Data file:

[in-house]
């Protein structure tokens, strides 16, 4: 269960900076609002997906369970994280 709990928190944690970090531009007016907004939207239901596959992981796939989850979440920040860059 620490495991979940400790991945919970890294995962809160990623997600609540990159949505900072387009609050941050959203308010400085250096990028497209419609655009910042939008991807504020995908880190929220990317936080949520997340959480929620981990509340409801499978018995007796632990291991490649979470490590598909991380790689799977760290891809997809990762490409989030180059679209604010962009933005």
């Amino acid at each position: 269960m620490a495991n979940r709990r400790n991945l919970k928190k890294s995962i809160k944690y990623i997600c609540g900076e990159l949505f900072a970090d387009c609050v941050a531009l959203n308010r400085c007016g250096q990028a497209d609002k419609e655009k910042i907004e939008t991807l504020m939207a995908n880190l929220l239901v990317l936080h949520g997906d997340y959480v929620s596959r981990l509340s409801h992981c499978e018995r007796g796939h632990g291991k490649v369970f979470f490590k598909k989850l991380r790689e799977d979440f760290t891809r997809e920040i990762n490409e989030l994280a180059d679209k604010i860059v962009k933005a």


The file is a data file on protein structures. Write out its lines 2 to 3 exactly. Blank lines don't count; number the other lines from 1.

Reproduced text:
């Protein structure tokens, strides 16, 4: 269960900076609002997906369970994280 709990928190944690970090531009007016907004939207239901596959992981796939989850979440920040860059 620490495991979940400790991945919970890294995962809160990623997600609540990159949505900072387009609050941050959203308010400085250096990028497209419609655009910042939008991807504020995908880190929220990317936080949520997340959480929620981990509340409801499978018995007796632990291991490649979470490590598909991380790689799977760290891809997809990762490409989030180059679209604010962009933005």
């Amino acid at each position: 269960m620490a495991n979940r709990r400790n991945l919970k928190k890294s995962i809160k944690y990623i997600c609540g900076e990159l949505f900072a970090d387009c609050v941050a531009l959203n308010r400085c007016g250096q990028a497209d609002k419609e655009k910042i907004e939008t991807l504020m939207a995908n880190l929220l239901v990317l936080h949520g997906d997340y959480v929620s596959r981990l509340s409801h992981c499978e018995r007796g796939h632990g291991k490649v369970f979470f490590k598909k989850l991380r790689e799977d979440f760290t891809r997809e920040i990762n490409e989030l994280a180059d679209k604010i860059v962009k933005a």